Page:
STOP KNOCKING INDEPENDENT EDUCATION – Dr Stephen Winkley, headmaster of Rossall School, Lancashire.

25 Feb 2013

The headmaster of one of the north of England’s leading public schools has hit out at sectors of national media for questioning the relevance of independent education and criticised some parents for lacking ambition on behalf of their children by not taking advantage of free places offered by private schools.

Dr Stephen Winkley, a former Chairman of the Boarding Schools’ Association and now headmaster of Lancashire’s Rossall School, was particularly saddened to hear of two teachers from independent schools leaving the UK because of the constant criticism in the media of private education. Commenting in an open communication to parents of children at his school, Dr Winkley condemned parents in the wider community for their lack of imagination and lack of knowledge of the excellent work undertaken by independent schools, which is of benefit to children of all social backgrounds.

Dr Winkley’s comments in full:
“I have no trouble getting my blood boiling when reading silly articles about University access and independent school privilege. David Aronovitch, writing in the Times recently, refused to sympathise with the two ladies who have abandoned good independent schools in this country to go and work in Switzerland. Vicky Tuck and Frances King, at the top of their profession, claimed that they were fed up with having to defend their schools and themselves against the whole monstrous elitism charge. Despite this, Aronovitch, in his article, was refusing to be sympathetic and then went on to spout the traditional statistics of 7% of children being privately educated and getting disproportionate numbers of places at good Universities, blah, blah.
“The subject is much more complicated than a mere problem of numbers. We are often told that British Independent schooling is the best in the world (incidentally, it brings significant overseas revenue to the UK from foreign parents wishing the best education for their children), but as an Englishman the thing I’m proudest of in our country is not the armed forces, the cricket team, the sense of history, or the quality of our independent education but the National Health Service. The NHS is an amazing, comprehensive, socially undifferentiated service, run by hugely dedicated and committed people and it is loved by millions of us. It’s so good we don’t really need private institutions to provide health care. However, in education we do need the private sector.

“There is a significant difference in the two goods which are being proposed for our consumption—-health and education. And the problem with the education discussion is that it is always conducted by people who are themselves the product of and committed to the value of education. But the brutal fact about our great country is that while everybody wants and needs the NHS, Education is not universally seen as good or desirable. For millions of people in this country, many of whom (incidentally) could afford an independent school, Education is not of itself a desirable goal. As a consequence, where would an ordinary young person learn that education was good for them? Perhaps not in the home nowadays, as one might expect. So, where are the role models who can teach the young that it’s good to do well at school and good to aspire to go to a University and meet like-minded people and develop in ways which are going to be satisfying and even profitable? The aspiration isn’t there, and it isn’t clear where it is going to come from. The popular view (encouraged during 13 years of Labour government) now seems to be that educated people are Toffs, education is expensive, and would we not all prefer to be the heroes of Big Brother or the X-Factor!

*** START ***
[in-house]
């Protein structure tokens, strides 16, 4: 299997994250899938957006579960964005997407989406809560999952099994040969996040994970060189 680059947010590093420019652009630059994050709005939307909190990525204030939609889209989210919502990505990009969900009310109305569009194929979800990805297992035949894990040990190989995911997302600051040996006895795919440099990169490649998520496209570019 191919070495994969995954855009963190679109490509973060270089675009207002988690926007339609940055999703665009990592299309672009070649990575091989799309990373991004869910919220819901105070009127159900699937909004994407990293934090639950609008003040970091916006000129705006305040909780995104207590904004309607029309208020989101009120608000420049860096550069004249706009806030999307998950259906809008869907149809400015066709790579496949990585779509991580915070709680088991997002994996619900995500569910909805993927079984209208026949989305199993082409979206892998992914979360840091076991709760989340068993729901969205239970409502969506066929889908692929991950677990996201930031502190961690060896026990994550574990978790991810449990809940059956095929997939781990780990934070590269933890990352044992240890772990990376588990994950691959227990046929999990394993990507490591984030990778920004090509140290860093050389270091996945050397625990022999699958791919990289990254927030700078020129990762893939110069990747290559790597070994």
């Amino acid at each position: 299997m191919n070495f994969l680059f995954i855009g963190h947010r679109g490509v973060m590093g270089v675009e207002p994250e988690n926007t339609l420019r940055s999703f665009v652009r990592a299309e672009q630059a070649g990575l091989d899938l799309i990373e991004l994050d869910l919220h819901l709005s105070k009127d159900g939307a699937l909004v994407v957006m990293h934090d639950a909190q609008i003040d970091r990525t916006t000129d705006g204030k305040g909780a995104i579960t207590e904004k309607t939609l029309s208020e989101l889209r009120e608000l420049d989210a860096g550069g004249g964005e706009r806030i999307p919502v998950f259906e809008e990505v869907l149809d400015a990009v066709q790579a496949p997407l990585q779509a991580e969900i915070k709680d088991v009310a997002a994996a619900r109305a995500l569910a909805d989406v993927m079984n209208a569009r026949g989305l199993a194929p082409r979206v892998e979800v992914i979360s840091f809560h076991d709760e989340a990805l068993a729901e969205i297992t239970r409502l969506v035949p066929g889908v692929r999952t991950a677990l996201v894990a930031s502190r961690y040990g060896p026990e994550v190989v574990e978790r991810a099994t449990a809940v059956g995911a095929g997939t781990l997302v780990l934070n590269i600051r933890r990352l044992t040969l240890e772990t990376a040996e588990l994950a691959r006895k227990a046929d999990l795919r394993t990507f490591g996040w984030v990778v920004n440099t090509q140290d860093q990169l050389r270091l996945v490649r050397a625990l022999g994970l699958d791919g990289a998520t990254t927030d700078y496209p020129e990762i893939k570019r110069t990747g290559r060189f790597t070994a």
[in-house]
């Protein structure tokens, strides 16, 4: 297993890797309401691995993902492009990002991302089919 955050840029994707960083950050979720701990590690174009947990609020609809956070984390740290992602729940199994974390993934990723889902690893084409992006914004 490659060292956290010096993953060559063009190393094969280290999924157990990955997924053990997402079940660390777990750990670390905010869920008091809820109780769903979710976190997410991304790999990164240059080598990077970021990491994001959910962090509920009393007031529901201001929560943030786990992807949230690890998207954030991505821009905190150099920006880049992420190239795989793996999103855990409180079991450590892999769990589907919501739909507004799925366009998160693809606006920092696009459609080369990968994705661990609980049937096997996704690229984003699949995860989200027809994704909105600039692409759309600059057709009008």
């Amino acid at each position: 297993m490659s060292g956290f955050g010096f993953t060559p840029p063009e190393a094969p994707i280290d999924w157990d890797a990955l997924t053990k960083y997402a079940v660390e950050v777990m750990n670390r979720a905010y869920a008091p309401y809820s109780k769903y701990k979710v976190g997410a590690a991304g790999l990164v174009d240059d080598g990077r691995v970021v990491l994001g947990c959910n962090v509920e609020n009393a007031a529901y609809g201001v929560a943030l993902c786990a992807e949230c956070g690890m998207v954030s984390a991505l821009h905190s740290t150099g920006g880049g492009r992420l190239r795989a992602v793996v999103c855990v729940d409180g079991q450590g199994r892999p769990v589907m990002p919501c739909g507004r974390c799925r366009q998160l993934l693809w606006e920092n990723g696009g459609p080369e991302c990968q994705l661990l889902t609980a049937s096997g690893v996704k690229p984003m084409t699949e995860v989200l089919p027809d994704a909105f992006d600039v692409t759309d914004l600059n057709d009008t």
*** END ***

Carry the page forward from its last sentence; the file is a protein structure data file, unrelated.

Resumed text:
An example of the indifference of some parents, and their lack of aspiration and imagination was experienced last year at my own school, when we spent quite a lot of money advertising three full-fee scholarships to children interested in Science and Maths. National newspaper advertisements were booked, at considerable expense, yet we had not a single response. And, I know of other independent schools where they really struggle to find candidates for free places: it sounds crazy because it is crazy.

Finland decided in 1992 to be a knowledge economy. Knowing things, they believed, was the best currency. Within twenty years they have transformed their society so that education is a major good, a highly desirable possession, and the brightest and best in Finland can become teachers!

Instead of constantly rearranging the deckchairs on the expensive platform of the English curriculum and the examination system, Her Majesty’s Government would do well to move back a step and ask themselves: how are they going to make the outcomes of good education as desirable as the good outcomes of the NHS?

As for Aronovich, I and other headmasters in the independent sector can manage without his sympathy. We run wonderful schools, we love running them, we have independence and freedom, the children are rewarding, many of the parents are decent folk, and we know we are making a difference to the lives of children, many of whom cannot afford the fees. So I would ask certain media commentators to stop knocking independent schools and look instead at the benefits they deliver to children of parents who are not elitist, or Toffs but have experienced in the education of their children the type of successful outcomes we all seem happy to praise in the NHS.

Rossall School